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Stethoscope hygiene: a brand new bag

September 2010

Published in the September 2010 issue of Today’s Hospitalist

LATER THIS MONTH, Massachusetts hospitals will begin receiving free samples of a new product designed to help prevent hospital-acquired infections. Stethguard is a V-shaped, sterile plastic bag that doctors rip off a roll and insert their cleaned stethoscope into before they touch a new patient. It’s designed to stop physicians from spreading bacteria to patients and themselves, according to its inventor, hospitalist Richard Ma, MD.

The founder of the hospital medicine program at Saints Medical Center in Lowell, Mass., Dr. Ma says that the impetus for Stethguard was his unease with dedicated stethoscopes in rooms with contact precautions. “That’s the last thing I want to touch,” he says. “Everyone else has touched it, as has the dirty patient, and it’s gross.”

Putting a glove around his stethoscope isn’t any better. “Everybody puts their dirty hands into the glove dispenser, grabs more than they need and shoves the rest back,” he points out. The few stethoscope covers on the market, he says, typically cover only the stethoscope head and don’t work.

Dr. Ma is counting on physicians’ self-interest to generate sales. “As many as 90% of stethoscopes have bacteria on them, so why carry those around on your neck or in your pocket?” he asks. There are other market forces in his favor: Hospitals must now bear the cost of preventable hospital-acquired infections, and many hospitals must also publicly report infection rates.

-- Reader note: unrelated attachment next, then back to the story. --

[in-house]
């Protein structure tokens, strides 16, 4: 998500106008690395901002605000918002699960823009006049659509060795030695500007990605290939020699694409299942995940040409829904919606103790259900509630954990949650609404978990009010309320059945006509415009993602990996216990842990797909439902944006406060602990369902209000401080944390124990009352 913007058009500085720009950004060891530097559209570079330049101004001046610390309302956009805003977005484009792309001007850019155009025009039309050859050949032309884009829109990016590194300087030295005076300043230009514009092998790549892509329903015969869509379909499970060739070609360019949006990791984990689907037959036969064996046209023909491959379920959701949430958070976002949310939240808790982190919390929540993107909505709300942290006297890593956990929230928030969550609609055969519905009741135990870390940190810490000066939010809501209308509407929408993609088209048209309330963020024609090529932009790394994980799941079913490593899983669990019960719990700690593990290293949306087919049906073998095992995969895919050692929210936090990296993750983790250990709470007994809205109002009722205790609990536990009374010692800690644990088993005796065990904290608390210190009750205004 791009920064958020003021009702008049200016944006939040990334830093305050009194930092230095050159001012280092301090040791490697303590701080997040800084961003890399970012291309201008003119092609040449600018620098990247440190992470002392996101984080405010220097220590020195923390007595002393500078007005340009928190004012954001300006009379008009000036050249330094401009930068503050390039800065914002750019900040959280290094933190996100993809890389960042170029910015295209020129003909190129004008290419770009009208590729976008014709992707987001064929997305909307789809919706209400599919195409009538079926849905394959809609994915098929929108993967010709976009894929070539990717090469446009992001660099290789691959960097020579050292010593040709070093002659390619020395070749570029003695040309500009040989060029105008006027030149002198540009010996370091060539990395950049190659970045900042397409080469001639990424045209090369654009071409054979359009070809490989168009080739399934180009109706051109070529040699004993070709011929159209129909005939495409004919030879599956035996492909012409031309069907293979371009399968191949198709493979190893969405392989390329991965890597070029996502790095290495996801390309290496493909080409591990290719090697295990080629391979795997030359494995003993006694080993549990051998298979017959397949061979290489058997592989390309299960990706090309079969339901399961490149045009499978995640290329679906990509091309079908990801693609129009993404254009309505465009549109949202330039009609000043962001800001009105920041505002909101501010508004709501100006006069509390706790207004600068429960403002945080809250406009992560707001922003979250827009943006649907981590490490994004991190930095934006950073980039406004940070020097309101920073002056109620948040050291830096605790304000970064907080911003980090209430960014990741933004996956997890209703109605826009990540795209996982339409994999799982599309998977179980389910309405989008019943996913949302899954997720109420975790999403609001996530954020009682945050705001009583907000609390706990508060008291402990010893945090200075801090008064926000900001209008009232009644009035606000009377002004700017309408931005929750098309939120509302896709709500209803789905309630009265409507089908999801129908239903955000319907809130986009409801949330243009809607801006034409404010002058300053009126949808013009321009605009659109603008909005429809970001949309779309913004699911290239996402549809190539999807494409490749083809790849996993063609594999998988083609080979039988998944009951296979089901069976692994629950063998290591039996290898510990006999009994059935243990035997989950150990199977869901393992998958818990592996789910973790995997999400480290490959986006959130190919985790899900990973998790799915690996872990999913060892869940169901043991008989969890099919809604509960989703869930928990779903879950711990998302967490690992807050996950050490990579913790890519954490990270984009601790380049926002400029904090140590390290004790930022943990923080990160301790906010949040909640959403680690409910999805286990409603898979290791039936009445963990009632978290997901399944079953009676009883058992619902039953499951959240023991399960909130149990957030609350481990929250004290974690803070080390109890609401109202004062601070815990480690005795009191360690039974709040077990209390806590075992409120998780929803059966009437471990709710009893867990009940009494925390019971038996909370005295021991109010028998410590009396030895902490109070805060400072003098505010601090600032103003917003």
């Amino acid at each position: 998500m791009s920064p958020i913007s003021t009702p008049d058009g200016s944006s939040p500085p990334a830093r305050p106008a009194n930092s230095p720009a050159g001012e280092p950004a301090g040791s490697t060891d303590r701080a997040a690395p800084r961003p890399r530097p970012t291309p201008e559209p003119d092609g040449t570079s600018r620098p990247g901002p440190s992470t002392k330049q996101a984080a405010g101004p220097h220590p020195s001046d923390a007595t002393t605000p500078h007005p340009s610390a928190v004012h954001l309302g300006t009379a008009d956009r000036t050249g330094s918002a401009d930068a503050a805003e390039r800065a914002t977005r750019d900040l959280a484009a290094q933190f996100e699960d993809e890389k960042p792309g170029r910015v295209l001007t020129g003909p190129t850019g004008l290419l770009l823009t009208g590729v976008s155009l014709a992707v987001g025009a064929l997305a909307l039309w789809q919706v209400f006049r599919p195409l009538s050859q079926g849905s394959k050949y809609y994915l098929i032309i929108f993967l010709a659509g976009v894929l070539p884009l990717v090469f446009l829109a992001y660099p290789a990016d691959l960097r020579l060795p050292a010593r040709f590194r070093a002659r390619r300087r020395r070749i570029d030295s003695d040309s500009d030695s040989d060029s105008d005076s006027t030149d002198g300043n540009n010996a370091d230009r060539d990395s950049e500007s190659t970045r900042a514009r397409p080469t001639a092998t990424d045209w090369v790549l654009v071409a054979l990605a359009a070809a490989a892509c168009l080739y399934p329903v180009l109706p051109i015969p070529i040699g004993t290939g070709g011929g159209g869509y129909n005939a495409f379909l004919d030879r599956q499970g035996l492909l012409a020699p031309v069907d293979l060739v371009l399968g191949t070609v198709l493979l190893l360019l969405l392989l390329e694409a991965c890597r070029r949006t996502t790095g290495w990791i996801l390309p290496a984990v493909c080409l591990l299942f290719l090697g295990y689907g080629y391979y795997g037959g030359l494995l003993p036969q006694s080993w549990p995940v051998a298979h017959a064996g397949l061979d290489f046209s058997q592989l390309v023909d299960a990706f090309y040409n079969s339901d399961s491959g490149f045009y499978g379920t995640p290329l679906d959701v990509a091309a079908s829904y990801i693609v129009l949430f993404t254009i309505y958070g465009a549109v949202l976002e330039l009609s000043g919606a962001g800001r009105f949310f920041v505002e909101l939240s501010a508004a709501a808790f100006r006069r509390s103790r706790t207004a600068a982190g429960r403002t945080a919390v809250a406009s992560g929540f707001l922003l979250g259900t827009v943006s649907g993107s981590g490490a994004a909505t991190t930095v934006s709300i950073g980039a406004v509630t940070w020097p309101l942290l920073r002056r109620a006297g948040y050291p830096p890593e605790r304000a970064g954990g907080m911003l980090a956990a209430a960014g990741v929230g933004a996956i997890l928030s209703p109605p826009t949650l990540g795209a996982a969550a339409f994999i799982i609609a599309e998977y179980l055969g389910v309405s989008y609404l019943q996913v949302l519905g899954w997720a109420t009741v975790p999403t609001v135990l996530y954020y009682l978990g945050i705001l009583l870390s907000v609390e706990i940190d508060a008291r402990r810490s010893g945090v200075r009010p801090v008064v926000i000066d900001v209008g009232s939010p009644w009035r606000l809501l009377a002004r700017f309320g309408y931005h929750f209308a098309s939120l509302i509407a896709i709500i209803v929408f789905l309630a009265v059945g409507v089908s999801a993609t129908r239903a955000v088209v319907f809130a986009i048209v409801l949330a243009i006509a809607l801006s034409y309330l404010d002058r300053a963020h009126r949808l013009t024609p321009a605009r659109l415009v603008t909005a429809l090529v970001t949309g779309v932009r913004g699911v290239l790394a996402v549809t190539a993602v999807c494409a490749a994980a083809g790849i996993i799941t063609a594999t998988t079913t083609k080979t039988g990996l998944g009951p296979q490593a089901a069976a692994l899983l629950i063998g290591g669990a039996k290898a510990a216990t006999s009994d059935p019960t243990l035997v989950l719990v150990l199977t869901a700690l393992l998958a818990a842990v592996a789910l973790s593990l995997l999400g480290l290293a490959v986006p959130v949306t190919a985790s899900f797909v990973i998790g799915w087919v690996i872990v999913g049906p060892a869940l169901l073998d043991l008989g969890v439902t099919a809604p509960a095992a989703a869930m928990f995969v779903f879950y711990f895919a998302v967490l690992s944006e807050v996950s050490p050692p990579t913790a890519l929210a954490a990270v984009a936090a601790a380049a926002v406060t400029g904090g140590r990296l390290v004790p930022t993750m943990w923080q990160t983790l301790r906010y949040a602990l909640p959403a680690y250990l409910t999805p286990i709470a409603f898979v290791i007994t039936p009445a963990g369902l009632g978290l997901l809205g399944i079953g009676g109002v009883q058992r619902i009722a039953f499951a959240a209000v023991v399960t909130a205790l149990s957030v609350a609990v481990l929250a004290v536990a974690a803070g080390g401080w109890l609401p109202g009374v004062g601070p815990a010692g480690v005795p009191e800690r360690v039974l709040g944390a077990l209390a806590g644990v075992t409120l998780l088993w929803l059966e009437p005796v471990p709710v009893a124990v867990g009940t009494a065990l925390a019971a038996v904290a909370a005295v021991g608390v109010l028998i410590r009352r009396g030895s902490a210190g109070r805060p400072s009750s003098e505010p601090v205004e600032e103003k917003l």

But those factors didn’t matter much when Dr. Ma searched for a manufacturer. Large companies “he talked to Procter & Gamble and Baxter “want products with a sales record, even if that record is small. “It’s like ‘Field of Dreams,’ ” he says. ” ‘If you build it, they will come’ “but you have to build sales first.” Ditto for venture capital firms, which want to invest millions, not hundreds of thousands, in a start-up.

Still, Dr. Ma considers himself lucky. With an undergraduate degree from MIT and a residency at Harvard under his belt, he was able to cultivate contacts through alumni networks. Those led him to a great patent attorney and a manufacturer. He estimates that he’s invested more than $100,000 of his own to get Stethguard off the ground. (For information, contact him at marh@alum.mit.edu.)

Dr. Ma already has his eye on his next inventions. He’s talked to Verizon about a new type of physician answering system, and he’s designed sterile gloves that likewise rip off a roll, his answer to dirty glove dispensers.

And while he spends 10 hours a week on his inventions, Dr. Ma has no intention of giving up medicine. “The hospital,” he says, “is where I get all my ideas.”